MINNEAPOLIS (WCCO) — On Tuesday morning, Jeb Bush announced on Facebook that he would “actively explore the possibility of running for President.”
With 692 days until the 2016 race, he’s the first potential candidate to officially say he or she is thinking about running, even though there has been speculation about several others over the past year.
So, why do candidates announce so early?
“The harsh reality? It makes sense,” said Larry Jacobs, a political science professor at the Humphrey School of Public Affairs. “It just takes so much time to put together these campaigns.”
The National Journal reviewed media coverage of presidential campaigns over the past two decades. It found two years before the race, there were already nine public opinion polls conducted for the 2016 election.
For 2008, it was seven. For 2000, there were six polls. For the 1992 race, there were just two.
“I think the news cycle is different,” said Acooa Ellis of St. Paul. “And campaign finance laws were different.”
Jacobs says candidates now feel like they need more time to raise money for more television ads, research, polls and statewide campaigns.
With more relaxed campaign finance laws on the books, experts now say candidates must raise $75 million just to compete in the primaries. That’s $175,000 a day for a little over a year.
There’s also more of a race to lock down the best staff, including managers, pollsters and fundraisers early on.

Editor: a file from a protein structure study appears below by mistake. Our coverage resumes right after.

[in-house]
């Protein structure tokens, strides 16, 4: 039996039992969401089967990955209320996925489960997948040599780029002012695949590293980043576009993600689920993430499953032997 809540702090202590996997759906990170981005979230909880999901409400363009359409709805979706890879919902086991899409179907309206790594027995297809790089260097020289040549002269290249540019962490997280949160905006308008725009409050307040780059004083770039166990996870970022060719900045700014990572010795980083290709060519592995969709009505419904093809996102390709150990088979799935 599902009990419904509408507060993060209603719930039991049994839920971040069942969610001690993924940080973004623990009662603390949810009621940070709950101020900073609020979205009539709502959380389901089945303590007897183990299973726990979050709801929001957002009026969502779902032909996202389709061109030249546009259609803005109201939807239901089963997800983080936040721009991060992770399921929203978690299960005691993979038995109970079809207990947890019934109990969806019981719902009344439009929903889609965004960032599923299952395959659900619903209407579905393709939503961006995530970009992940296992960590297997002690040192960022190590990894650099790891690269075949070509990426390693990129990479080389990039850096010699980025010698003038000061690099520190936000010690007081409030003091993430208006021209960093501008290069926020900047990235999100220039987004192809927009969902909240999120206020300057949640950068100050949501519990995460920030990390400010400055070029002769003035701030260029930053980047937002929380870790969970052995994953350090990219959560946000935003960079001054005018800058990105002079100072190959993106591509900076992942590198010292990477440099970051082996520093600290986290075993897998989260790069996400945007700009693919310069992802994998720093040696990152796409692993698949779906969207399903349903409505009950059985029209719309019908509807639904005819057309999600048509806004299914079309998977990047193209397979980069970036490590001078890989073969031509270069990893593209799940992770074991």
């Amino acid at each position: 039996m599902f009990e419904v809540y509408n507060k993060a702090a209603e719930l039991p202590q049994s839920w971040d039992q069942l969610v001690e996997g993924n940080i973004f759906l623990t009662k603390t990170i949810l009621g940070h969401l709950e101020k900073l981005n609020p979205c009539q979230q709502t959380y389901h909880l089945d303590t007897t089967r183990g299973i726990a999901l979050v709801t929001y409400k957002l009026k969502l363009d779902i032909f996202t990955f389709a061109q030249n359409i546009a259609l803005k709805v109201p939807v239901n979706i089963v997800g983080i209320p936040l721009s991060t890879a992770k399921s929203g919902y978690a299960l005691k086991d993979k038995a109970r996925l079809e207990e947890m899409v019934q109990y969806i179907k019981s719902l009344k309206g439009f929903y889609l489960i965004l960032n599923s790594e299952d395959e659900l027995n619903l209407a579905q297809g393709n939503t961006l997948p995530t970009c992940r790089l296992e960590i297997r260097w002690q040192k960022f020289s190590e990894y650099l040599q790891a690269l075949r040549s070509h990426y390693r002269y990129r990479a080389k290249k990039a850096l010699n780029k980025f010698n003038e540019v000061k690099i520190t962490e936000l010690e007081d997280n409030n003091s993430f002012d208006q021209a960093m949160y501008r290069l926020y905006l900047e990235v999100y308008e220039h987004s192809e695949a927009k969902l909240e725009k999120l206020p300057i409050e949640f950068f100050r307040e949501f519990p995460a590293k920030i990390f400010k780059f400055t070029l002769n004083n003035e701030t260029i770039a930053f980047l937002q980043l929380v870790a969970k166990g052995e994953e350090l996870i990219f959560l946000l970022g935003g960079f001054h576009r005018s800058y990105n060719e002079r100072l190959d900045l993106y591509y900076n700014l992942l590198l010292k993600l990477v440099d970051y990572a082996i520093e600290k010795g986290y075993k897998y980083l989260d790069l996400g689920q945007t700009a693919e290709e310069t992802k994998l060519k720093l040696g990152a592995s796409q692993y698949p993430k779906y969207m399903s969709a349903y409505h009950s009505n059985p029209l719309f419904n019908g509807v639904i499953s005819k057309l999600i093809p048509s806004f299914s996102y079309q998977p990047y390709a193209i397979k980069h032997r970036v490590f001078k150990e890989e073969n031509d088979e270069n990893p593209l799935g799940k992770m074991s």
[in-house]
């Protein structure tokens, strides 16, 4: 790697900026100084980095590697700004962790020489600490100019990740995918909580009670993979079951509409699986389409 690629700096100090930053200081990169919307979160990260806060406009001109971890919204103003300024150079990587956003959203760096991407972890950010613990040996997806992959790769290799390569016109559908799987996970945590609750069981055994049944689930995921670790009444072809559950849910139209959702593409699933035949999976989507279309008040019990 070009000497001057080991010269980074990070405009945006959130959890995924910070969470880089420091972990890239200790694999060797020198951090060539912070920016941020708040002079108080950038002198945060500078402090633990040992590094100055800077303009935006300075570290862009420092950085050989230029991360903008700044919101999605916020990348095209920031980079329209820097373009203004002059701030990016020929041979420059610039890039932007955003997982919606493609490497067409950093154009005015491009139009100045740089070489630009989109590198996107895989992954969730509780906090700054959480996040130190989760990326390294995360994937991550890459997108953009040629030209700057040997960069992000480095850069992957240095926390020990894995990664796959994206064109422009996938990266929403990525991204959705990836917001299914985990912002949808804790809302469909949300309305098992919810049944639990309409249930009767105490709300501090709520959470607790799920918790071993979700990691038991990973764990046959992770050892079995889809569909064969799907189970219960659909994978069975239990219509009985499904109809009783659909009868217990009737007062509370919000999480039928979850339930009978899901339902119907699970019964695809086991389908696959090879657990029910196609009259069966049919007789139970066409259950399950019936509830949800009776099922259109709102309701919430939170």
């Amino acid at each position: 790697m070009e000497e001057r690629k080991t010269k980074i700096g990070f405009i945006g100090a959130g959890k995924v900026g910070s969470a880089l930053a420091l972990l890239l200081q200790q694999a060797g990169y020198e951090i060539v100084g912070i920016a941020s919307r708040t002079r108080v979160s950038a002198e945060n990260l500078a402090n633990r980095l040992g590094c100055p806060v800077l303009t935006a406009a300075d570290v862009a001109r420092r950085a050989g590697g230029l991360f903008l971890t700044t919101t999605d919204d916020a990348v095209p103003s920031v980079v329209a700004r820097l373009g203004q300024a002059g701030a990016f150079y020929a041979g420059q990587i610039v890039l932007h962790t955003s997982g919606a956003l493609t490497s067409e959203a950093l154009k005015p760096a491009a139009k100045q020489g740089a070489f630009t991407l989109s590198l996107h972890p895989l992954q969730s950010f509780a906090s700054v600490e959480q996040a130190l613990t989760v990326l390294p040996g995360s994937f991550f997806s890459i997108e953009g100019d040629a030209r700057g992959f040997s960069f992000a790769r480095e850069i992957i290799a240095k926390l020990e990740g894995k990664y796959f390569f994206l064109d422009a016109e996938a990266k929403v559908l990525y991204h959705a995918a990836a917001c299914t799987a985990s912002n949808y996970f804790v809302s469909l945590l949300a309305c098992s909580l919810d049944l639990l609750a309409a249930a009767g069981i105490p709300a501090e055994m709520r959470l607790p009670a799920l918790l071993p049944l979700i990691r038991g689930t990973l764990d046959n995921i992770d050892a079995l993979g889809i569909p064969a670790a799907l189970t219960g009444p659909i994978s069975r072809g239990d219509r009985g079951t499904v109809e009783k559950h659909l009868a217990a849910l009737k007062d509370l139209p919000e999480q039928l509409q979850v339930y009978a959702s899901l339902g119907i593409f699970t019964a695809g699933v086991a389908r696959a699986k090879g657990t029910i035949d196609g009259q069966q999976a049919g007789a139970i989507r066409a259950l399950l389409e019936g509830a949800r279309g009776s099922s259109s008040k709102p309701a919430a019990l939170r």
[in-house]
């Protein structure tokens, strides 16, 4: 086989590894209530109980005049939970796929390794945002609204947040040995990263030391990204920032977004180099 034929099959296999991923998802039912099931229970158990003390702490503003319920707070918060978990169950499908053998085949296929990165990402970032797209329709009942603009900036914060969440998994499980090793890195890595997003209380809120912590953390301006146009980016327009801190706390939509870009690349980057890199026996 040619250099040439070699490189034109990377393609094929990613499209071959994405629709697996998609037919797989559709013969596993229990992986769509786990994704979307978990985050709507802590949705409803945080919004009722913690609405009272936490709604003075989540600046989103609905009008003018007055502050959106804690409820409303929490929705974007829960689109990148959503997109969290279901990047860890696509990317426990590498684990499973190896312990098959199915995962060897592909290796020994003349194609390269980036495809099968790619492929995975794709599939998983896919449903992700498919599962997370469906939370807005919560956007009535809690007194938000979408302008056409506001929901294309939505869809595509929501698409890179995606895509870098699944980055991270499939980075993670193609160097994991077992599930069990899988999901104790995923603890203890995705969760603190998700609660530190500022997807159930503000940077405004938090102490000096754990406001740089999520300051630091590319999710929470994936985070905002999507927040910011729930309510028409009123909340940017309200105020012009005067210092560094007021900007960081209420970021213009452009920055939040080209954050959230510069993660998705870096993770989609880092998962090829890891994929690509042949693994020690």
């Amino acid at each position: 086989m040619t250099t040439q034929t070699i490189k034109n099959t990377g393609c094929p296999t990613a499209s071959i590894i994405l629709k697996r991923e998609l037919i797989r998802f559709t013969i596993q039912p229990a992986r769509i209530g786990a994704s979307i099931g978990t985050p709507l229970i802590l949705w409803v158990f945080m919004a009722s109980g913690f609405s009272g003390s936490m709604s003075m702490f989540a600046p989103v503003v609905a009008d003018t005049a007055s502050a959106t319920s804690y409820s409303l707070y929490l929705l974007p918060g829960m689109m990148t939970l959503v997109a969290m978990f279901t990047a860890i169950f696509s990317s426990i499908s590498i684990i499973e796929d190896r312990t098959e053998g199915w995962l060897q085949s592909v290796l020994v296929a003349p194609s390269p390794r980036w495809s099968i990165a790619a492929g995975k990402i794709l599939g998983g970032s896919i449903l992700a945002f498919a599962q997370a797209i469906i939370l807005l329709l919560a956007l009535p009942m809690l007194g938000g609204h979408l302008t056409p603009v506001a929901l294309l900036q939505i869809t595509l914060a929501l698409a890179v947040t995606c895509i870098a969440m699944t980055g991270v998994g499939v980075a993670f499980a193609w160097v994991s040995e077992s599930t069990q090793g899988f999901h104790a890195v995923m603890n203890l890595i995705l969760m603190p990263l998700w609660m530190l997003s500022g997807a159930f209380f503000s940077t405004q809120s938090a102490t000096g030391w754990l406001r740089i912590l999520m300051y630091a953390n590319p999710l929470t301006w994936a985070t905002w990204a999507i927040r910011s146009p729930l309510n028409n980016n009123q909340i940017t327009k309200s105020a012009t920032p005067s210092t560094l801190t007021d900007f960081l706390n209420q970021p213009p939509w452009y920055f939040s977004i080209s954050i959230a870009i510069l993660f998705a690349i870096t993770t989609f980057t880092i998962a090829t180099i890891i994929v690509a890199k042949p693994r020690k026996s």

Jacobs says candidates also have to be strategic about their timing because jumping in earlier might discourage other candidates from entering altogether.
“You want the money, you want the top talent, you have to get in there make your claim because if you’re not claiming the top talent and money, someone else is probably going to do it,” Jacobs said.
When asked about early campaigns, several people pointed to the ever-changing media landscape. With the advent of mediums like cable news, blogs and social media, there are more places to talk about campaigns.
And finally, Jacobs says the parties are just less cohesive compared to generations ago.
“There was a sense of order. You take your turn,” he said. “Now, it’s just a mad. Think of it like summer camp opening the doors and everyone running in to take a seat.”
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